Although a handful of key positions remain vacant, Mayor Sandy Stimpson is spending about $568,000 less than former Mayor Sam Jones on executive-level appointees, according to a salary comparison Stimpson prepared for the City Council last month.
The figure represents the elimination or consolidation of a number of positions in the Jones administration, as well as an arrangement with the city attorney where in exchange for his salary, Ricardo Woods and his law firm Burr & Forman, work on a retainer.
“The roles are a little bit different,” Woods said of his position. “What [former city attorney Larry] Wettermark was doing was building on economic development. I don’t take care of that so I do not take a traditional salary. Everything is straight litigation at cost, so you have a set retainer each month in order to control costs.”
Woods explained that the $55,000 per month retainer earned by his law firm, Burr & Forman, LLP, is actually a “blend” of a per-hour rate and flat attorney fees that are designed to keep costs down.
“What is different is, Mr. Wettermark had a salary that he billed against and then there was his firm’s hourly billing on a regular monthly basis,” Woods said. “What’s not different is we have multiple firms just like Wettermark did that are doing work for the city. Another similarity is our firm does the majority of the work. That’s a good model and the reason we do that is to make sure we’ve got the work in the way the administration wants it to go. You’re staying in direct contact with how your cases are moving forward.”
From 2009-2013, Wettermark sent the majority of the city’s outside legal work to his own firm, Wettermark, Everest, Rutens and Galliard, LLP. Over that time period, billing to his firm represented about $2 million. He also earned a salary of $92,602.
In the fiscal year ending September 2013, the total legal fees and expenses for the city were $786,479. According to the Stimpson administration, through January 2014, the city has spent $288,302 on outside legal fees and expenses, part of which was expended before the new administration took office.
The numbers do not include $1.2 million budgeted for 10 staff attorneys in the city’s legal department.
Burr & Forman’s retainer is based on average costs over the previous five years and ideally would decrease over time, Woods said.
“We tried to find something that would be cost effective,” he said. “It’s really hard to gauge litigation costs because you can’t predict who’ll sue you, and you don’t know what accidents might happen. But you can do your best to predict what the cost indicator will be and the best thing you can to do to control that is to build in a set number. Our retainer is designed to be a bargain for the client and a way to measure costs. It adds a level of predictability because what you’re giving the taxpayer is a measure, or close to a measure, of the largest part of what they are going to be fighting.”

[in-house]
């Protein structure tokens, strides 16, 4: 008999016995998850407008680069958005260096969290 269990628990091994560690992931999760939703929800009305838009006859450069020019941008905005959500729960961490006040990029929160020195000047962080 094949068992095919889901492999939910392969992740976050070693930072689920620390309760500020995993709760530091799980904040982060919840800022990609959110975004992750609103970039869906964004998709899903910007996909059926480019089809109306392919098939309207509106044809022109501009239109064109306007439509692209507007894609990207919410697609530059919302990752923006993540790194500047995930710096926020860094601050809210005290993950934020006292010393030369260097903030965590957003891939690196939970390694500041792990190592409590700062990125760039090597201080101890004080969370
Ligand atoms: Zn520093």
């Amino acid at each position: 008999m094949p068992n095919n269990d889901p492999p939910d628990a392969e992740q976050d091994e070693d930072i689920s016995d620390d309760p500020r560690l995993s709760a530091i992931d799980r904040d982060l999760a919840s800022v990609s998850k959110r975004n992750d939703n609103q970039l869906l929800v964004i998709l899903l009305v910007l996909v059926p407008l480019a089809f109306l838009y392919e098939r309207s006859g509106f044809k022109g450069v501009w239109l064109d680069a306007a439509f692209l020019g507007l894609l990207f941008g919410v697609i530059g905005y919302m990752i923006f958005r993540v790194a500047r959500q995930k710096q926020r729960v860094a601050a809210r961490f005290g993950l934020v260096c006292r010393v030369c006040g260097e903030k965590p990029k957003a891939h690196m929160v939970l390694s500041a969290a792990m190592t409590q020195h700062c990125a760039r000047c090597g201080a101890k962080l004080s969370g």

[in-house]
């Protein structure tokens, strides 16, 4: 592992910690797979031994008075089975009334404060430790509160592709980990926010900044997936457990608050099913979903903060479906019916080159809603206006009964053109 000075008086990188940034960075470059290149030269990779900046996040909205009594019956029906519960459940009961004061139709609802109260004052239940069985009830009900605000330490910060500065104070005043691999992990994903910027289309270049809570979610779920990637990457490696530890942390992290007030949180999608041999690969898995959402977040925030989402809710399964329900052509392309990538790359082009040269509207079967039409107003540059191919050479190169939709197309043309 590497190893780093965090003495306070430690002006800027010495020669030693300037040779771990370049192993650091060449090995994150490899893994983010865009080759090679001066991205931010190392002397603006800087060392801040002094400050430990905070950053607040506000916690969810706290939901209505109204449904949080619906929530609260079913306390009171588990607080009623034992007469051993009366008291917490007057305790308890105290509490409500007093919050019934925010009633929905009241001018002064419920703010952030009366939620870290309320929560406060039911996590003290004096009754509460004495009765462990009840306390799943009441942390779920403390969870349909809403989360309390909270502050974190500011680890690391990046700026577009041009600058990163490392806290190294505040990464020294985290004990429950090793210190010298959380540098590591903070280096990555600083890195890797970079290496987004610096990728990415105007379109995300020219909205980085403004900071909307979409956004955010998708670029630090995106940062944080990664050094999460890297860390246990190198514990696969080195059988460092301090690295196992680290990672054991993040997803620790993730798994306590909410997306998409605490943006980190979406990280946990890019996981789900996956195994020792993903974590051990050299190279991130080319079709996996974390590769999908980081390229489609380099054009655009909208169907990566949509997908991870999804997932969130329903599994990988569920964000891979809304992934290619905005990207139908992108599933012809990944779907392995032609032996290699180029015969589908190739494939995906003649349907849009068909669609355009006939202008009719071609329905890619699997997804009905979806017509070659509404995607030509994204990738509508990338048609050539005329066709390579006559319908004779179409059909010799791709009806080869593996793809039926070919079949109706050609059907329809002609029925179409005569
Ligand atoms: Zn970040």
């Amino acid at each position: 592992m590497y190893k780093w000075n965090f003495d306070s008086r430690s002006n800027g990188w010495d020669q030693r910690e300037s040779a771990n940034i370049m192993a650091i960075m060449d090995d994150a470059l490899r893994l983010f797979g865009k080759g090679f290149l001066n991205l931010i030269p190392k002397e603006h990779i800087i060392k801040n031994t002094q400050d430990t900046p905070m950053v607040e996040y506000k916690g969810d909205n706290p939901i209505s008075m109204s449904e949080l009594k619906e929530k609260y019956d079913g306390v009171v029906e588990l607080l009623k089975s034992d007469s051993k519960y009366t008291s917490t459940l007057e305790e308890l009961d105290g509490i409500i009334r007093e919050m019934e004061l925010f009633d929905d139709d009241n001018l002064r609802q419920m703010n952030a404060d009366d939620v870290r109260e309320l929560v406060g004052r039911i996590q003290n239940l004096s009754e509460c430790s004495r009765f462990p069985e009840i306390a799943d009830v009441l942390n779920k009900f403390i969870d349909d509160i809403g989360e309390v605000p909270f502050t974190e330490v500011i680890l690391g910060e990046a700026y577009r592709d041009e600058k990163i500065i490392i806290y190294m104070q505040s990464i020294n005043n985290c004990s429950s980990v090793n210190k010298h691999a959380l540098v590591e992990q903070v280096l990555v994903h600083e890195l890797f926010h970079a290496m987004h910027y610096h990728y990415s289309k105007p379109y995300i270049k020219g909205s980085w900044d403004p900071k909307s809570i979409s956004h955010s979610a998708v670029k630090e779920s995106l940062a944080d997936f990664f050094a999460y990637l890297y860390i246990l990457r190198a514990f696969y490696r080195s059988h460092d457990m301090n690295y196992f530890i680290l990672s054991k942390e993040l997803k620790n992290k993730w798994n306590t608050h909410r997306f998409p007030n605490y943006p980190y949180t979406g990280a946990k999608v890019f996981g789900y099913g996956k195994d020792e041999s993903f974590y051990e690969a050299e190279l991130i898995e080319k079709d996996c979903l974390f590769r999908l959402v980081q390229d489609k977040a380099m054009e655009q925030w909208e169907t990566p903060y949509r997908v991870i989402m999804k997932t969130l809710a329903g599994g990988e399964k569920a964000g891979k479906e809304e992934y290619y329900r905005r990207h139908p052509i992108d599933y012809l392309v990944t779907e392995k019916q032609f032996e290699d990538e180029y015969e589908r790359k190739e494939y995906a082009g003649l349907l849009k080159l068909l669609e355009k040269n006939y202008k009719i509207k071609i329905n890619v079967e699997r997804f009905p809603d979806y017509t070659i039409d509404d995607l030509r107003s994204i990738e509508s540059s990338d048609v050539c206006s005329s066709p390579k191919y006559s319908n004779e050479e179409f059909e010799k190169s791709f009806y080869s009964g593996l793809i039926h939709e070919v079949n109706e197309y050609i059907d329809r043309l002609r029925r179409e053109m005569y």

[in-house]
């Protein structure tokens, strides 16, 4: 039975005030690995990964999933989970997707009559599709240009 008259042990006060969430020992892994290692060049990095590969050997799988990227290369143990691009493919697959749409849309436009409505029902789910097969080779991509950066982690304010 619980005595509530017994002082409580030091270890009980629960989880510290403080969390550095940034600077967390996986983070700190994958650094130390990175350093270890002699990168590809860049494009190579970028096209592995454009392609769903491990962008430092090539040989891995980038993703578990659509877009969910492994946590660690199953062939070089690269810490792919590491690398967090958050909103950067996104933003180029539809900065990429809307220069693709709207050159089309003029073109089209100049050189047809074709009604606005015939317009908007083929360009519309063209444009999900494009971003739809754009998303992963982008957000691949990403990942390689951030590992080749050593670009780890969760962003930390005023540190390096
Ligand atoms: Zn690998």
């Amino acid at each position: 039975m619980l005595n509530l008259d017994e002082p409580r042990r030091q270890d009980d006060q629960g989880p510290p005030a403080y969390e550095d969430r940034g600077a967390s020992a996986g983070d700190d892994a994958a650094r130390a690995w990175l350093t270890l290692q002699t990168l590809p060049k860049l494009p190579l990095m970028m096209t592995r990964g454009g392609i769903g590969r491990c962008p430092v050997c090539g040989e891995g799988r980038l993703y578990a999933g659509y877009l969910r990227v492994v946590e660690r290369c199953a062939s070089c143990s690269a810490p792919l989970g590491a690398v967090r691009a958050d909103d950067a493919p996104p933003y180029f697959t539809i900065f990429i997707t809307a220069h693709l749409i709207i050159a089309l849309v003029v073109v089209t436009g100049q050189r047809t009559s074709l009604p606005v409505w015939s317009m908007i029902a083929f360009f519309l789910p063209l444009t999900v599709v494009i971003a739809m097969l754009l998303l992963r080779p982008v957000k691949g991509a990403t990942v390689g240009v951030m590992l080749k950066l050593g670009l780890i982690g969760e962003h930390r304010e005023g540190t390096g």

Getting back to administrative salaries, Chief of Staff Colby Cooper said even when the administration is fully staffed, spending should be “substantially” less. Cooper earns $110,000 per year, which is more than his predecessor Al Stokes, who earned $102,211 as the chief of staff in the Sam Jones administration.
But Cooper pointed out the comparison was “apples to oranges” because of the elimination of such positions as the Executive Director of Cultural and Civic Development, which formerly paid Bobby Bostwick $91,832 per year and the Executive Director of Administrative Services, which formerly paid Barbara Drummond $89,253.
Further savings were achieved by the elimination of the Office of Strategic Initiatives and Citismart and a handful of secretarial positions. John Bell, the former public works director who was the city’s highest paid employee until his retirement this year, earned $161,333, or about $51,000 more than his replacement, Bill Harkins.
Unfilled positions include the Fire Chief, who will earn $120,000 per year and the Executive Director of Public Safety, whose salary has not been determined, Cooper said.
“Including the salaries of outstanding executive directors and administrative assistants, we estimate a total payroll of around $1,617,000 per year, which is still about $108,000 less than they were before,” Cooper said. “And the administration will be much more streamlined.”
Because executive staff are not merit employees, the administration does not have to advertise the positions, but Cooper said they are actively recruiting candidates for open positions.
“What the mayor will do is turn to his advisory pool and we will work with community members and stakeholders to ID viable candidates,” he said. “We hope to be fully staffed this year.”
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